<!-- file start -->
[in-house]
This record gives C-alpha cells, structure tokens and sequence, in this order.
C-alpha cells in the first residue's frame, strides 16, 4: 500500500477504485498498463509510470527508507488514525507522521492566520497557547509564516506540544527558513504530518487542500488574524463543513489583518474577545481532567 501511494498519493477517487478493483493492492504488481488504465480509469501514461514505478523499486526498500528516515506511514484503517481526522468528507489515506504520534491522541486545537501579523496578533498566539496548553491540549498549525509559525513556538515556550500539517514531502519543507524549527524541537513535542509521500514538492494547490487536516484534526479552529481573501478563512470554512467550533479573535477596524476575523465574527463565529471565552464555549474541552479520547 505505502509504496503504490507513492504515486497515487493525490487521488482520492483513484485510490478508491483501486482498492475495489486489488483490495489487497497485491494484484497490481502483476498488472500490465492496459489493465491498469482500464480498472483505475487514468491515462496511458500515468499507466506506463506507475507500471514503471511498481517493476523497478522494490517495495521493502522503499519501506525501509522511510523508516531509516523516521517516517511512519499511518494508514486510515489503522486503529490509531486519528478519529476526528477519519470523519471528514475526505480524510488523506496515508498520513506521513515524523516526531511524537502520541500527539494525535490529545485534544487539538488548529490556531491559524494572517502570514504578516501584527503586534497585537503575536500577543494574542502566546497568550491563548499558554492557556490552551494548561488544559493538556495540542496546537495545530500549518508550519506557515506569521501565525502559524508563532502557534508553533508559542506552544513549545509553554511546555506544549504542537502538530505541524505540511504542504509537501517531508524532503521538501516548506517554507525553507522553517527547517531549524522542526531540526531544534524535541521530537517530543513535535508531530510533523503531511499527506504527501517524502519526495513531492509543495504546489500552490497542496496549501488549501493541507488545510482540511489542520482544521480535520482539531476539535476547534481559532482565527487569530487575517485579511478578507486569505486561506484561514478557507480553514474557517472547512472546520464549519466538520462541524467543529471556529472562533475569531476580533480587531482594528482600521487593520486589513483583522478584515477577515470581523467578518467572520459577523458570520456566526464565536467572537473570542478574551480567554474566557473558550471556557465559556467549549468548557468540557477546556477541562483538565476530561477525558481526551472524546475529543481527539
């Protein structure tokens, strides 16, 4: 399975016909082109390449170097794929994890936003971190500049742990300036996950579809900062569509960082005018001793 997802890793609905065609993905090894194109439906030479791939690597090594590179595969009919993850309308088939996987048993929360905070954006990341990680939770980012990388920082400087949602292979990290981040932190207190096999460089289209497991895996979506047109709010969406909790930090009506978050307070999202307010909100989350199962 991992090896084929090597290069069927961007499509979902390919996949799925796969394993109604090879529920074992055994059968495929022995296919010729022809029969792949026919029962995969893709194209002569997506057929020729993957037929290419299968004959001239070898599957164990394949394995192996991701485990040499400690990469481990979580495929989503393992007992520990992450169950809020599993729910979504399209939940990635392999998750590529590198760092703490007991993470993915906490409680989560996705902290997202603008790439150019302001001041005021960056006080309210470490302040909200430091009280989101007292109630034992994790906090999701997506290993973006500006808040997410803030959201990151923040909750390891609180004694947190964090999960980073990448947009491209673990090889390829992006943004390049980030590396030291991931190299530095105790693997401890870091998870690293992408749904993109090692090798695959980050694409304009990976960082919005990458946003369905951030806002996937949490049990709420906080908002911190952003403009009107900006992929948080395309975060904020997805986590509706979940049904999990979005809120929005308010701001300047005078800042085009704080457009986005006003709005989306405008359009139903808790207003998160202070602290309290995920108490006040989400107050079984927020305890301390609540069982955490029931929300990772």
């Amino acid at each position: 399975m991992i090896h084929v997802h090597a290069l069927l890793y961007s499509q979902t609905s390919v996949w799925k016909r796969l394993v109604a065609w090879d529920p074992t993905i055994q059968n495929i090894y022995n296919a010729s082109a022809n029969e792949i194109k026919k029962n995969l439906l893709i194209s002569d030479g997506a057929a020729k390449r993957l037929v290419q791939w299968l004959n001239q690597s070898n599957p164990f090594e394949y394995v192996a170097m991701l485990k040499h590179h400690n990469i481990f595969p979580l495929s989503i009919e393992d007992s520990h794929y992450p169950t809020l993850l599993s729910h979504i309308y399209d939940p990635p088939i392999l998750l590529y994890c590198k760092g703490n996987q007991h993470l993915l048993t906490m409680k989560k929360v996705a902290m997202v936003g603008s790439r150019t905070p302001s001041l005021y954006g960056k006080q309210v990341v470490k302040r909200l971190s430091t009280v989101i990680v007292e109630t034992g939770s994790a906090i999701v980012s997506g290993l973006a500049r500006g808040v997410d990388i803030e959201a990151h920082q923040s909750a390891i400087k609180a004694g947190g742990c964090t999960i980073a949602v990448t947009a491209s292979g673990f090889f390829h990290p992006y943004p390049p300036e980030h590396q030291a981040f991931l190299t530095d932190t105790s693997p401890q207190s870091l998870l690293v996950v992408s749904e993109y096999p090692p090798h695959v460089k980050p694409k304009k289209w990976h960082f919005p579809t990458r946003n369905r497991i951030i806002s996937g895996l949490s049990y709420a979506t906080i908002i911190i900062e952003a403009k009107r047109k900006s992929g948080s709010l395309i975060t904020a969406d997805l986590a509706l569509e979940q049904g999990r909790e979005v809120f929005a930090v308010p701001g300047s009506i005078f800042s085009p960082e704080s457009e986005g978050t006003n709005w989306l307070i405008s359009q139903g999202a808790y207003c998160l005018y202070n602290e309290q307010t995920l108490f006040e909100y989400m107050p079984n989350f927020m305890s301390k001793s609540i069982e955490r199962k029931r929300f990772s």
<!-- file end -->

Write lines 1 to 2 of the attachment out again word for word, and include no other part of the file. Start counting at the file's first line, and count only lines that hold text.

[in-house]
This record gives C-alpha cells, structure tokens and sequence, in this order.